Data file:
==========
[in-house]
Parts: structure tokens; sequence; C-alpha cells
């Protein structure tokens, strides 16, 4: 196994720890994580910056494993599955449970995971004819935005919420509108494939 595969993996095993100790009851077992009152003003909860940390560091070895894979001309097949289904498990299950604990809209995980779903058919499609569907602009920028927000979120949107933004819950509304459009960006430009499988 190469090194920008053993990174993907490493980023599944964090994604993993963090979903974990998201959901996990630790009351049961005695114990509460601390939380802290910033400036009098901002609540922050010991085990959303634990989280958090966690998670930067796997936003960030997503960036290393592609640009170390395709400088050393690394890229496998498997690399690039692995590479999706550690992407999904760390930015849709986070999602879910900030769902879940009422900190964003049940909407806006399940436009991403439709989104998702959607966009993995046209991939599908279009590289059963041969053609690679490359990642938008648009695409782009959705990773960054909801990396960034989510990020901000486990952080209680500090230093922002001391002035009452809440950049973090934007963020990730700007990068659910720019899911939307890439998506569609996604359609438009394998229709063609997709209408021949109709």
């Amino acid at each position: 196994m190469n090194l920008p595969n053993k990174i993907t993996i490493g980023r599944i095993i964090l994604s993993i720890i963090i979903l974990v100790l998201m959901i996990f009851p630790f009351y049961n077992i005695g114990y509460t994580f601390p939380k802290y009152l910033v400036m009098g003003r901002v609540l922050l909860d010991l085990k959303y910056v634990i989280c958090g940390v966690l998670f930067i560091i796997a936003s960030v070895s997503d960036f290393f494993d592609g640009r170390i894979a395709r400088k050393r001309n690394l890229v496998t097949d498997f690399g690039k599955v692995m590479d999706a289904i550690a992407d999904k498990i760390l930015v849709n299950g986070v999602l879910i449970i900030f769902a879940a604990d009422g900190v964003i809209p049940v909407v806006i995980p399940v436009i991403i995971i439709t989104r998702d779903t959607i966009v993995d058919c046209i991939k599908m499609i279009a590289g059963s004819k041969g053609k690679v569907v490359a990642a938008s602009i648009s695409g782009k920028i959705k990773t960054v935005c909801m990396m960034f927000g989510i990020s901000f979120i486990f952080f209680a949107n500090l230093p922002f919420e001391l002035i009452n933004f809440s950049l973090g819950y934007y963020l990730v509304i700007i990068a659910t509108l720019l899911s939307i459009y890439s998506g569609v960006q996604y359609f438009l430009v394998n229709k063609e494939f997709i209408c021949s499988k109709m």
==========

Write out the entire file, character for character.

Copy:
[in-house]
Parts: structure tokens; sequence; C-alpha cells
């Protein structure tokens, strides 16, 4: 196994720890994580910056494993599955449970995971004819935005919420509108494939 595969993996095993100790009851077992009152003003909860940390560091070895894979001309097949289904498990299950604990809209995980779903058919499609569907602009920028927000979120949107933004819950509304459009960006430009499988 190469090194920008053993990174993907490493980023599944964090994604993993963090979903974990998201959901996990630790009351049961005695114990509460601390939380802290910033400036009098901002609540922050010991085990959303634990989280958090966690998670930067796997936003960030997503960036290393592609640009170390395709400088050393690394890229496998498997690399690039692995590479999706550690992407999904760390930015849709986070999602879910900030769902879940009422900190964003049940909407806006399940436009991403439709989104998702959607966009993995046209991939599908279009590289059963041969053609690679490359990642938008648009695409782009959705990773960054909801990396960034989510990020901000486990952080209680500090230093922002001391002035009452809440950049973090934007963020990730700007990068659910720019899911939307890439998506569609996604359609438009394998229709063609997709209408021949109709």
């Amino acid at each position: 196994m190469n090194l920008p595969n053993k990174i993907t993996i490493g980023r599944i095993i964090l994604s993993i720890i963090i979903l974990v100790l998201m959901i996990f009851p630790f009351y049961n077992i005695g114990y509460t994580f601390p939380k802290y009152l910033v400036m009098g003003r901002v609540l922050l909860d010991l085990k959303y910056v634990i989280c958090g940390v966690l998670f930067i560091i796997a936003s960030v070895s997503d960036f290393f494993d592609g640009r170390i894979a395709r400088k050393r001309n690394l890229v496998t097949d498997f690399g690039k599955v692995m590479d999706a289904i550690a992407d999904k498990i760390l930015v849709n299950g986070v999602l879910i449970i900030f769902a879940a604990d009422g900190v964003i809209p049940v909407v806006i995980p399940v436009i991403i995971i439709t989104r998702d779903t959607i966009v993995d058919c046209i991939k599908m499609i279009a590289g059963s004819k041969g053609k690679v569907v490359a990642a938008s602009i648009s695409g782009k920028i959705k990773t960054v935005c909801m990396m960034f927000g989510i990020s901000f979120i486990f952080f209680a949107n500090l230093p922002f919420e001391l002035i009452n933004f809440s950049l973090g819950y934007y963020l990730v509304i700007i990068a659910t509108l720019l899911s939307i459009y890439s998506g569609v960006q996604y359609f438009l430009v394998n229709k063609e494939f997709i209408c021949s499988k109709m």